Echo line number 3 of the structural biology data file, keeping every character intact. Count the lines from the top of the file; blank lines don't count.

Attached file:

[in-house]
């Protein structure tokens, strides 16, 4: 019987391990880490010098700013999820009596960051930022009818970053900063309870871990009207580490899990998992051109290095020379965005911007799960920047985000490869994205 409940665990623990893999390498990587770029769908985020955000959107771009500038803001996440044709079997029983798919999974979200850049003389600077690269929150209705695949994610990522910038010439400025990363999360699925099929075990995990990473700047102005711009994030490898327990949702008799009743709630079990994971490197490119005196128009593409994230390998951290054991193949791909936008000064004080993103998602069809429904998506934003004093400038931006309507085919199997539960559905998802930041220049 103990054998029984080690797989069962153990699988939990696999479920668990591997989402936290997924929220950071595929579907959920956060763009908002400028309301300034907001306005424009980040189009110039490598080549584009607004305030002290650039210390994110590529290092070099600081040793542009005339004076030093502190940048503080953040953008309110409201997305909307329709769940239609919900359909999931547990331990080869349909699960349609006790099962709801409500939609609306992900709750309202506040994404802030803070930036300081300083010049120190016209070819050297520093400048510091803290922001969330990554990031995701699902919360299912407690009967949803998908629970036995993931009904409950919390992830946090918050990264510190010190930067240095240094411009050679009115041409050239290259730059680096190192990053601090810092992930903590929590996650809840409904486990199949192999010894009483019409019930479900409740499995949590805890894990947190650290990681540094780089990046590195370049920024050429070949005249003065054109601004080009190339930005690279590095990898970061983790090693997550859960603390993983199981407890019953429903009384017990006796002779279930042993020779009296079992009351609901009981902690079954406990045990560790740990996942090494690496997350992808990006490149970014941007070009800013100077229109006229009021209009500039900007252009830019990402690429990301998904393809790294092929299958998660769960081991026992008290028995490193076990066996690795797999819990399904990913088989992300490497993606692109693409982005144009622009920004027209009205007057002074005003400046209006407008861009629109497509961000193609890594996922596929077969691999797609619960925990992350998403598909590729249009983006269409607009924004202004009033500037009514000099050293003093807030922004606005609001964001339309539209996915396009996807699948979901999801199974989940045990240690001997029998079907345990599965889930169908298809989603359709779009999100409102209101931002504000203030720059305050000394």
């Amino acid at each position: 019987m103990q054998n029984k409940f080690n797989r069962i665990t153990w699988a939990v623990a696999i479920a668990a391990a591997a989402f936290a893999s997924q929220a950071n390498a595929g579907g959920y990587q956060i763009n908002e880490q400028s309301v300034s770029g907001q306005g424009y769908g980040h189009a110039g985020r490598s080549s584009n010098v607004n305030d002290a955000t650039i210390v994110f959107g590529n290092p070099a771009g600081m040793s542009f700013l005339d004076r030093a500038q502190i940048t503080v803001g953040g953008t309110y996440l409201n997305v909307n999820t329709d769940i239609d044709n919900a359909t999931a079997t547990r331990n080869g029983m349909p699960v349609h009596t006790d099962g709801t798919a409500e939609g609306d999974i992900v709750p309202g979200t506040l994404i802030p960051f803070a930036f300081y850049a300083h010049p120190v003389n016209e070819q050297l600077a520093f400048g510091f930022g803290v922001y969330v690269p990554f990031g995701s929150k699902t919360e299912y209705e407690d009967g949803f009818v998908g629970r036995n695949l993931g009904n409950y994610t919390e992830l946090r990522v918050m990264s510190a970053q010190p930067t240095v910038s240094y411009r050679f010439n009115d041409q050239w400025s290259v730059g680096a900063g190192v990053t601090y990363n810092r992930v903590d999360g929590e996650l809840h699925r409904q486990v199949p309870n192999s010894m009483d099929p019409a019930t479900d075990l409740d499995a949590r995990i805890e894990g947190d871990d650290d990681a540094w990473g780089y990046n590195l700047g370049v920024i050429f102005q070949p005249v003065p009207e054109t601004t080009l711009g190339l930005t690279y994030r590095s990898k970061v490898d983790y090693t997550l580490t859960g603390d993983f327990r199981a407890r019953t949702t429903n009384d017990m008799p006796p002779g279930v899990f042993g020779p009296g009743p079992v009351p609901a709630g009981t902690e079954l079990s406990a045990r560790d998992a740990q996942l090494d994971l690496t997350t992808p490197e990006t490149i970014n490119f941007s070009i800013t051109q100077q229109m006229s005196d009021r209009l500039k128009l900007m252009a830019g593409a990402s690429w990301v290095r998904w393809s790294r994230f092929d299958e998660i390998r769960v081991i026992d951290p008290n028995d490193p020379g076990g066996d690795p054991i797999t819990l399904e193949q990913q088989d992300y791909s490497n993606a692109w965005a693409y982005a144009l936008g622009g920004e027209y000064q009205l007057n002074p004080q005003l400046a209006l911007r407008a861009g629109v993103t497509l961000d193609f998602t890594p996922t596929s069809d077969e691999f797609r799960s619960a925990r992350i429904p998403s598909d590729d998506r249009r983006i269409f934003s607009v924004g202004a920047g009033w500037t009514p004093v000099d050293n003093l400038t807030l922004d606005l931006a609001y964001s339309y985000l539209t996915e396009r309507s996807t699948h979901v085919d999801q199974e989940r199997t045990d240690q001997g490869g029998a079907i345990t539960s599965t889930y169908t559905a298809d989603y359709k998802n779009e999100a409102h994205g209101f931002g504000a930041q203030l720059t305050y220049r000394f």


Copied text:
């Amino acid at each position: 019987m103990q054998n029984k409940f080690n797989r069962i665990t153990w699988a939990v623990a696999i479920a668990a391990a591997a989402f936290a893999s997924q929220a950071n390498a595929g579907g959920y990587q956060i763009n908002e880490q400028s309301v300034s770029g907001q306005g424009y769908g980040h189009a110039g985020r490598s080549s584009n010098v607004n305030d002290a955000t650039i210390v994110f959107g590529n290092p070099a771009g600081m040793s542009f700013l005339d004076r030093a500038q502190i940048t503080v803001g953040g953008t309110y996440l409201n997305v909307n999820t329709d769940i239609d044709n919900a359909t999931a079997t547990r331990n080869g029983m349909p699960v349609h009596t006790d099962g709801t798919a409500e939609g609306d999974i992900v709750p309202g979200t506040l994404i802030p960051f803070a930036f300081y850049a300083h010049p120190v003389n016209e070819q050297l600077a520093f400048g510091f930022g803290v922001y969330v690269p990554f990031g995701s929150k699902t919360e299912y209705e407690d009967g949803f009818v998908g629970r036995n695949l993931g009904n409950y994610t919390e992830l946090r990522v918050m990264s510190a970053q010190p930067t240095v910038s240094y411009r050679f010439n009115d041409q050239w400025s290259v730059g680096a900063g190192v990053t601090y990363n810092r992930v903590d999360g929590e996650l809840h699925r409904q486990v199949p309870n192999s010894m009483d099929p019409a019930t479900d075990l409740d499995a949590r995990i805890e894990g947190d871990d650290d990681a540094w990473g780089y990046n590195l700047g370049v920024i050429f102005q070949p005249v003065p009207e054109t601004t080009l711009g190339l930005t690279y994030r590095s990898k970061v490898d983790y090693t997550l580490t859960g603390d993983f327990r199981a407890r019953t949702t429903n009384d017990m008799p006796p002779g279930v899990f042993g020779p009296g009743p079992v009351p609901a709630g009981t902690e079954l079990s406990a045990r560790d998992a740990q996942l090494d994971l690496t997350t992808p490197e990006t490149i970014n490119f941007s070009i800013t051109q100077q229109m006229s005196d009021r209009l500039k128009l900007m252009a830019g593409a990402s690429w990301v290095r998904w393809s790294r994230f092929d299958e998660i390998r769960v081991i026992d951290p008290n028995d490193p020379g076990g066996d690795p054991i797999t819990l399904e193949q990913q088989d992300y791909s490497n993606a692109w965005a693409y982005a144009l936008g622009g920004e027209y000064q009205l007057n002074p004080q005003l400046a209006l911007r407008a861009g629109v993103t497509l961000d193609f998602t890594p996922t596929s069809d077969e691999f797609r799960s619960a925990r992350i429904p998403s598909d590729d998506r249009r983006i269409f934003s607009v924004g202004a920047g009033w500037t009514p004093v000099d050293n003093l400038t807030l922004d606005l931006a609001y964001s339309y985000l539209t996915e396009r309507s996807t699948h979901v085919d999801q199974e989940r199997t045990d240690q001997g490869g029998a079907i345990t539960s599965t889930y169908t559905a298809d989603y359709k998802n779009e999100a409102h994205g209101f931002g504000a930041q203030l720059t305050y220049r000394f």